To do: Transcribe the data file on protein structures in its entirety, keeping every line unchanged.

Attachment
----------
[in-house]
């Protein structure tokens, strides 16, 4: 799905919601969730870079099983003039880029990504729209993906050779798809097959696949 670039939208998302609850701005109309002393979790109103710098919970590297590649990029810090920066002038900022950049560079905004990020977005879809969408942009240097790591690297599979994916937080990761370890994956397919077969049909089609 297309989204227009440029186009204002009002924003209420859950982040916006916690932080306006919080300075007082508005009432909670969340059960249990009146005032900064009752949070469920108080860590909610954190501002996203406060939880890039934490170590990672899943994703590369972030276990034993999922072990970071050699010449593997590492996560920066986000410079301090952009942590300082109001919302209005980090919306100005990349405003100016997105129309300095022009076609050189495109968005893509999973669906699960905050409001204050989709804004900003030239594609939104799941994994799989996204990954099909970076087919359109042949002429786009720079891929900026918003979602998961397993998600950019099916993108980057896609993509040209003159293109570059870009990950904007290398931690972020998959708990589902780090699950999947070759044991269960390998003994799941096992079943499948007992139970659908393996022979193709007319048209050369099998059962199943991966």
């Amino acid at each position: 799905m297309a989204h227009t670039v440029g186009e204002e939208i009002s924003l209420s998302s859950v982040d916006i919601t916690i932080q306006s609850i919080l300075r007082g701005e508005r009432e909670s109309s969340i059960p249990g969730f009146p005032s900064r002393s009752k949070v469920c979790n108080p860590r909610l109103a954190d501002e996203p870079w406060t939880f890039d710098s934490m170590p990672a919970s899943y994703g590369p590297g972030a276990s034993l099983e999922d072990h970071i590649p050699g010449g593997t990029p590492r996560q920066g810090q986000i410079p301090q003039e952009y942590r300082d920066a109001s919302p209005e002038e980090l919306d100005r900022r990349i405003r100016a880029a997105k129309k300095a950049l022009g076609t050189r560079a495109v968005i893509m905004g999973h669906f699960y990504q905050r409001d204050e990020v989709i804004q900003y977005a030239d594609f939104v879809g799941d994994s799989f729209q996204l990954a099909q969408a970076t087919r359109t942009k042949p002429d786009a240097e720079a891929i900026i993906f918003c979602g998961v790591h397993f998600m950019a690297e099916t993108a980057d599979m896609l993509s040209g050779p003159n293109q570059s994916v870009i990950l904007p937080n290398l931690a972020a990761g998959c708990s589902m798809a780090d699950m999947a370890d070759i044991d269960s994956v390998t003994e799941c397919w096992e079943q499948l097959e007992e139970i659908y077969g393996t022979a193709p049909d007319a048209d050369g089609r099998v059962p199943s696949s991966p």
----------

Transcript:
[in-house]
């Protein structure tokens, strides 16, 4: 799905919601969730870079099983003039880029990504729209993906050779798809097959696949 670039939208998302609850701005109309002393979790109103710098919970590297590649990029810090920066002038900022950049560079905004990020977005879809969408942009240097790591690297599979994916937080990761370890994956397919077969049909089609 297309989204227009440029186009204002009002924003209420859950982040916006916690932080306006919080300075007082508005009432909670969340059960249990009146005032900064009752949070469920108080860590909610954190501002996203406060939880890039934490170590990672899943994703590369972030276990034993999922072990970071050699010449593997590492996560920066986000410079301090952009942590300082109001919302209005980090919306100005990349405003100016997105129309300095022009076609050189495109968005893509999973669906699960905050409001204050989709804004900003030239594609939104799941994994799989996204990954099909970076087919359109042949002429786009720079891929900026918003979602998961397993998600950019099916993108980057896609993509040209003159293109570059870009990950904007290398931690972020998959708990589902780090699950999947070759044991269960390998003994799941096992079943499948007992139970659908393996022979193709007319048209050369099998059962199943991966």
């Amino acid at each position: 799905m297309a989204h227009t670039v440029g186009e204002e939208i009002s924003l209420s998302s859950v982040d916006i919601t916690i932080q306006s609850i919080l300075r007082g701005e508005r009432e909670s109309s969340i059960p249990g969730f009146p005032s900064r002393s009752k949070v469920c979790n108080p860590r909610l109103a954190d501002e996203p870079w406060t939880f890039d710098s934490m170590p990672a919970s899943y994703g590369p590297g972030a276990s034993l099983e999922d072990h970071i590649p050699g010449g593997t990029p590492r996560q920066g810090q986000i410079p301090q003039e952009y942590r300082d920066a109001s919302p209005e002038e980090l919306d100005r900022r990349i405003r100016a880029a997105k129309k300095a950049l022009g076609t050189r560079a495109v968005i893509m905004g999973h669906f699960y990504q905050r409001d204050e990020v989709i804004q900003y977005a030239d594609f939104v879809g799941d994994s799989f729209q996204l990954a099909q969408a970076t087919r359109t942009k042949p002429d786009a240097e720079a891929i900026i993906f918003c979602g998961v790591h397993f998600m950019a690297e099916t993108a980057d599979m896609l993509s040209g050779p003159n293109q570059s994916v870009i990950l904007p937080n290398l931690a972020a990761g998959c708990s589902m798809a780090d699950m999947a370890d070759i044991d269960s994956v390998t003994e799941c397919w096992e079943q499948l097959e007992e139970i659908y077969g393996t022979a193709p049909d007319a048209d050369g089609r099998v059962p199943s696949s991966p």